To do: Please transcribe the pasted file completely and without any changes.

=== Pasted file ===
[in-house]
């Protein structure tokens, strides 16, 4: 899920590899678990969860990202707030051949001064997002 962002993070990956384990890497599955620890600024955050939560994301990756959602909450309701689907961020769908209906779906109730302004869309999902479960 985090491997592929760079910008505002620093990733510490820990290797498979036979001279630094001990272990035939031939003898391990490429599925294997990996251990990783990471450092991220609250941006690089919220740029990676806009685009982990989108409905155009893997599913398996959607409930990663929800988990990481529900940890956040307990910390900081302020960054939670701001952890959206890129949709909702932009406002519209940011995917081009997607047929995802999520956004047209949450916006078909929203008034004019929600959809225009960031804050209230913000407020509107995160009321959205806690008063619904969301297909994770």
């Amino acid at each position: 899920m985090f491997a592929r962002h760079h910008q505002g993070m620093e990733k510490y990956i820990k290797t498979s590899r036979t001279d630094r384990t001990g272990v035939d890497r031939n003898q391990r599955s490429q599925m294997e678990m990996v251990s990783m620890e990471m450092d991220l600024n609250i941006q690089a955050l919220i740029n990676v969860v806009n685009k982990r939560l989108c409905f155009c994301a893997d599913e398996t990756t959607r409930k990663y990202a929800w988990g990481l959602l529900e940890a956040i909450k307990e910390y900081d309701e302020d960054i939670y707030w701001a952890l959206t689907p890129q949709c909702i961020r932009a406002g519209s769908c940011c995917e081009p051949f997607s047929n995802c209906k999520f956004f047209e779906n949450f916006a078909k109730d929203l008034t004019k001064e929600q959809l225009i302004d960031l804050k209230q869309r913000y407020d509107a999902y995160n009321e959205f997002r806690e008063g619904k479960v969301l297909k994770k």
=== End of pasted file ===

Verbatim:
[in-house]
């Protein structure tokens, strides 16, 4: 899920590899678990969860990202707030051949001064997002 962002993070990956384990890497599955620890600024955050939560994301990756959602909450309701689907961020769908209906779906109730302004869309999902479960 985090491997592929760079910008505002620093990733510490820990290797498979036979001279630094001990272990035939031939003898391990490429599925294997990996251990990783990471450092991220609250941006690089919220740029990676806009685009982990989108409905155009893997599913398996959607409930990663929800988990990481529900940890956040307990910390900081302020960054939670701001952890959206890129949709909702932009406002519209940011995917081009997607047929995802999520956004047209949450916006078909929203008034004019929600959809225009960031804050209230913000407020509107995160009321959205806690008063619904969301297909994770």
């Amino acid at each position: 899920m985090f491997a592929r962002h760079h910008q505002g993070m620093e990733k510490y990956i820990k290797t498979s590899r036979t001279d630094r384990t001990g272990v035939d890497r031939n003898q391990r599955s490429q599925m294997e678990m990996v251990s990783m620890e990471m450092d991220l600024n609250i941006q690089a955050l919220i740029n990676v969860v806009n685009k982990r939560l989108c409905f155009c994301a893997d599913e398996t990756t959607r409930k990663y990202a929800w988990g990481l959602l529900e940890a956040i909450k307990e910390y900081d309701e302020d960054i939670y707030w701001a952890l959206t689907p890129q949709c909702i961020r932009a406002g519209s769908c940011c995917e081009p051949f997607s047929n995802c209906k999520f956004f047209e779906n949450f916006a078909k109730d929203l008034t004019k001064e929600q959809l225009i302004d960031l804050k209230q869309r913000y407020d509107a999902y995160n009321e959205f997002r806690e008063g619904k479960v969301l297909k994770k």